Small business general trading conditions continued to deteriorate across the board in the September quarter, according to the Australian Chamber of Commerce and Industry’s small business survey released this morning.
The survey of 1,643 small businesses found SMEs expect trading conditions to worsen further over the coming months amid rising input costs, subdued consumer demand and looming global economic uncertainties.
The survey also found the small business sector has become increasingly pessimistic about the strength of the Australian economy over the coming year, with the index of Expected Economic Performance edging lower from 40.6 to 38.8 during the September quarter, to be 2.3 points lower throughout the year.
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Of the businesses surveyed, profit growth slid deeper into contractionary territory, while selling prices declined to a new historical low of 44.7, 1.3 points below the low reading of 46.0 previously recorded in June 2009.
Small businesses expect profits and selling prices to continue to fall in the December quarter, while in September wage growth and non-wage labour costs rose further.
The survey found business taxes and government charges continued to constitute the top barrier to investment for small businesses for the seventh successive quarter in the quarter.
Greg Evans, chief economist at ACCI, told SmartCompany the survey clearly showed trading conditions remain challenging for most Australian businesses, with small business reporting conditions as most difficult.
“There is no doubt the adjustment in the economy is hitting smaller companies harder than larger [businesses]. One of the indicators is selling prices are at a level lower than the global financial crisis, so clearly business margins are being squeezed and the profitability of small business is under severe pressure,” Evans says.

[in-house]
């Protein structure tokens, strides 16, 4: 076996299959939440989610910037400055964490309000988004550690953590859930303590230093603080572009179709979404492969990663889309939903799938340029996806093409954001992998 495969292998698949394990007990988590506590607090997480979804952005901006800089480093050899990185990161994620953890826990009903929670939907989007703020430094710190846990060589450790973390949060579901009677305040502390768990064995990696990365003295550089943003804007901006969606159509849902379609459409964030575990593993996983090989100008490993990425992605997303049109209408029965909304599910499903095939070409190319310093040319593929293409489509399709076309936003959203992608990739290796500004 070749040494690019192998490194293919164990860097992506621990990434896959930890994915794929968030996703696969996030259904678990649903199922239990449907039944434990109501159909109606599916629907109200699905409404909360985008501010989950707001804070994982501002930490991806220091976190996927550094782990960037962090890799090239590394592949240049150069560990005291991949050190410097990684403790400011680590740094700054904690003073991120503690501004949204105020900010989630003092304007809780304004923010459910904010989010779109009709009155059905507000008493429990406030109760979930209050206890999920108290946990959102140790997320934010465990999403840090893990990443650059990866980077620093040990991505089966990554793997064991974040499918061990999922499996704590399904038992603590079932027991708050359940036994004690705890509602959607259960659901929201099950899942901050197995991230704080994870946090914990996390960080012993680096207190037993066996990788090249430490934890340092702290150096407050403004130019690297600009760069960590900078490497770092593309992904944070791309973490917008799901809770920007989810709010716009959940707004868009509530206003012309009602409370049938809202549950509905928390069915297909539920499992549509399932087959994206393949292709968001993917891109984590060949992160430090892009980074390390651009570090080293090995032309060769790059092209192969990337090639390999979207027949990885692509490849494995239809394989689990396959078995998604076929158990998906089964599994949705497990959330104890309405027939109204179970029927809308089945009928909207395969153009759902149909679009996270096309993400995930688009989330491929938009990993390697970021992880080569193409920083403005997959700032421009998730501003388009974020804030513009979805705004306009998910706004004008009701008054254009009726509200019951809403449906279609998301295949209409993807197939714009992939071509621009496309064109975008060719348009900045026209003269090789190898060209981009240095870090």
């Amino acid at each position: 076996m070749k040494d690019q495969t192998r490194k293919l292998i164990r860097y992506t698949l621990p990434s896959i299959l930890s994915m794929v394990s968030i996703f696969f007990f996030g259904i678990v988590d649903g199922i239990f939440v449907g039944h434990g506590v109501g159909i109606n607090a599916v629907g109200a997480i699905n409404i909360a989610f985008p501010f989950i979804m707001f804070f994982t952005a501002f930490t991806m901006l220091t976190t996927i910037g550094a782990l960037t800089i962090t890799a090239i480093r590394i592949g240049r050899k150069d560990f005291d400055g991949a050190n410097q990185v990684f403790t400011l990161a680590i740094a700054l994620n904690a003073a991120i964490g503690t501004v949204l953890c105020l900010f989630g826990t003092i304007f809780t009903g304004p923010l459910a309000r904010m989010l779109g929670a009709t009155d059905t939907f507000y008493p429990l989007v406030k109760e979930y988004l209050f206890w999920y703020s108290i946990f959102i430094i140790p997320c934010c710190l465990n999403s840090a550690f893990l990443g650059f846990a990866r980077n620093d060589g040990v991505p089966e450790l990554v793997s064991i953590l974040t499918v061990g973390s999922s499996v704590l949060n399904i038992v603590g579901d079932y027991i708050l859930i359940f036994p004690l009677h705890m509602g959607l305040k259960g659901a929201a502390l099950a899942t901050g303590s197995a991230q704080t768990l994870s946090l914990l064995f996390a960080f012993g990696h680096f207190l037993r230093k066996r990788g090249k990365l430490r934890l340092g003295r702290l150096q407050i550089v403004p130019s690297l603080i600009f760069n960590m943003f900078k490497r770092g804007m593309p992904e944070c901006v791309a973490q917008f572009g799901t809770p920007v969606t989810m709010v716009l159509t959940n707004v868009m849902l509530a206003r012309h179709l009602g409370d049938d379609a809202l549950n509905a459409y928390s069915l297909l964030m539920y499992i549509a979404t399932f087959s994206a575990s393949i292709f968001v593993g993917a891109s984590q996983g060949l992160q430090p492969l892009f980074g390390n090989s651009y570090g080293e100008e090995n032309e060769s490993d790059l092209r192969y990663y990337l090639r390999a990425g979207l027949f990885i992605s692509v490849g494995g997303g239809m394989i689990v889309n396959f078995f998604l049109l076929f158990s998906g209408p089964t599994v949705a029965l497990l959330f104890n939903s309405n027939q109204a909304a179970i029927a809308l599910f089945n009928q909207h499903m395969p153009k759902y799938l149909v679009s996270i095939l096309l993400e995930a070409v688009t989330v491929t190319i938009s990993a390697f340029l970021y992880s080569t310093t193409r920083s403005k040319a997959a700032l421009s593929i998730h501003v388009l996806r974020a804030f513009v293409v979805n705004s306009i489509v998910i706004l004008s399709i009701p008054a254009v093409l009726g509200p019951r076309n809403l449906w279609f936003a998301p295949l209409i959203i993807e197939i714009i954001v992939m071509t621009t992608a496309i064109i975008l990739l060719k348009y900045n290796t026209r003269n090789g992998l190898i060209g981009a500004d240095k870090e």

He says it is “alarming” that small business growth indicators, such as sales revenue, profit growth and business investments, are approaching historically low levels previously recorded during the height of the global financial crisis.
A lack of pricing power has dented small business profits and its ability to employ and invest, according to Evans.
“Clearly, continuing international uncertainty and the high Australian dollar are all playing to negative sentiment of the domestic economy,” he says.
“We are still waiting to see the impact of lower interest rates and the extent to which they will feed through to improve confidence in the economy.”
Evans says the Reserve Bank needs to cut rates in December in order to help small businesses survive.
“We still maintain we need to have a rate cut in December, the Reserve Bank paused last month on the basis of better international news. However, we believe they are taking a more positive view of the economy than is the case, as evidenced by a round of business surveys,” he says.